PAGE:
Turnip Rock is one of nature's most unique geologic features, perched atop the tip of Michigan's thumb in Huron County. The 35-foot limestone islet, jutting out into the waters of Lake Huron, appears as if a giant thumb was sticking out of the water, hence giving its namesake "Turnip Rock". The area around the rock has become a popular tourist destination over the years, due to its uniqueness and beauty.
Though the Precambrian origin of the rock has been theorized since the 1830s, the area’s geology was examined in more detail in the 1930s by the Michigan Department of Geology. It was found that the rock is part of what was once an abundant limestone reef, and is one of the few surviving parts of the Huron Reef system. The reef system was formed over a span of 500 million years when ancient corals flourished in a shallow sea located in what is now the state of Michigan.
There are tall and thin fingers of dolomite projecting from the large, flat limestone surface of Turnip Rock, leading to higher cliffs and rocky outcrops in places. There are many varieties of plants and animals living around the rock, including lichens, mosses, flowering plants, herring gulls, and white-tailed deer.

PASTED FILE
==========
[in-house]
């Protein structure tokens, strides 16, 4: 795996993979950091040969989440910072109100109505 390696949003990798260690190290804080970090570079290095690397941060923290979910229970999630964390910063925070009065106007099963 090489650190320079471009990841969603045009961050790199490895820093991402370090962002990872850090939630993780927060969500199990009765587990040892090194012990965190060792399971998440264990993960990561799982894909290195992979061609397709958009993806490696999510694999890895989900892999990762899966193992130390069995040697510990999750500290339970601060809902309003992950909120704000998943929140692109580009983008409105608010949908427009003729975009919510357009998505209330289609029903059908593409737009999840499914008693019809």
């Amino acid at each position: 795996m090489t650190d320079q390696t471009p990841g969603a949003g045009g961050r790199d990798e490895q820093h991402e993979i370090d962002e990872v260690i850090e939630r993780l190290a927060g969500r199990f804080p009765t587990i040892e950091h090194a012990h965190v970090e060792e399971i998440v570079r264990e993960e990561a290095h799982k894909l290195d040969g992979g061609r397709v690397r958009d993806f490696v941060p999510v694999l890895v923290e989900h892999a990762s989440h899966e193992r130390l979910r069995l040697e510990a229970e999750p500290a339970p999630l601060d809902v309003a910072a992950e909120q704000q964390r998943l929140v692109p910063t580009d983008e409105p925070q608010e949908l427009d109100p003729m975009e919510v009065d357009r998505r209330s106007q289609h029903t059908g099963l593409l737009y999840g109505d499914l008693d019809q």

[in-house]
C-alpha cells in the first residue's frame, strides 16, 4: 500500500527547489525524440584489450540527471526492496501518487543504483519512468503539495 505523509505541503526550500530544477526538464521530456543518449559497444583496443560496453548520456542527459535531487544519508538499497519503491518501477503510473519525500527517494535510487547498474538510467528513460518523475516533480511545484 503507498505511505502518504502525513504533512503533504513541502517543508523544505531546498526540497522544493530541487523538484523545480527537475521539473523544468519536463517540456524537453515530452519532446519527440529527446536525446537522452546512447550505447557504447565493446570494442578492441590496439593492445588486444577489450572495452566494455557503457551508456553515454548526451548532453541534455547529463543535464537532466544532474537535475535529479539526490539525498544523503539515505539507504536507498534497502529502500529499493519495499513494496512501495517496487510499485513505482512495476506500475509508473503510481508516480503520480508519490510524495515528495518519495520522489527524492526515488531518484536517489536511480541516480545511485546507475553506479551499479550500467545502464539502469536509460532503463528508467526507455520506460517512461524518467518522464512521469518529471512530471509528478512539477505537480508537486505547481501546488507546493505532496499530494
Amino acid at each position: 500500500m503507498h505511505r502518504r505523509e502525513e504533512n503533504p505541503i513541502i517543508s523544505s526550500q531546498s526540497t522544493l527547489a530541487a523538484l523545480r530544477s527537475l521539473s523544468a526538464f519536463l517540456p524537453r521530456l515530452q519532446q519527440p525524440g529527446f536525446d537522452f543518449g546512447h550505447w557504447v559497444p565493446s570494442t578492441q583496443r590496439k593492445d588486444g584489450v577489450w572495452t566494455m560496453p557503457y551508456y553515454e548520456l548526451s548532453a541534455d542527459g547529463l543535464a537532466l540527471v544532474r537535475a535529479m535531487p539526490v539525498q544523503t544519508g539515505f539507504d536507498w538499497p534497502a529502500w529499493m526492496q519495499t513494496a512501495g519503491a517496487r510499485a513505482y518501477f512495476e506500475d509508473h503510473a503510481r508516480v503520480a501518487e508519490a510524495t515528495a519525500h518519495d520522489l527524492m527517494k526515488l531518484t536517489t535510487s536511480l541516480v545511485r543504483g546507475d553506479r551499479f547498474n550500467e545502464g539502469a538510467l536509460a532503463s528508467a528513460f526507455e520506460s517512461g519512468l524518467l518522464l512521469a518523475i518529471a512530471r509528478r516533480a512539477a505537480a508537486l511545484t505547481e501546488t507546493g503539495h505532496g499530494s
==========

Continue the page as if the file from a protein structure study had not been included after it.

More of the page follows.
One of the area's biggest attractions has been dubbed "The Needle's Eye"; a natural tunnel through the rock believed to be created by wave and weather patterns causing erosion.
Visitors looking to explore the area can do so by hopping into a kayak from the bay near Grindstone City and paddling out to Turnip Rock. Note that access to the rock may be restricted due to erosion and visitor safety. Some may also opt to view the rock from the shore, though that would require accessing private property and will not provide the same experience as seeing the rock up close. This trip is for single kayak use only.
Whether venturing by water or on land, Turnip Rock is a site to be admired; sparking the imaginations of scientists, onlookers, and tourists alike.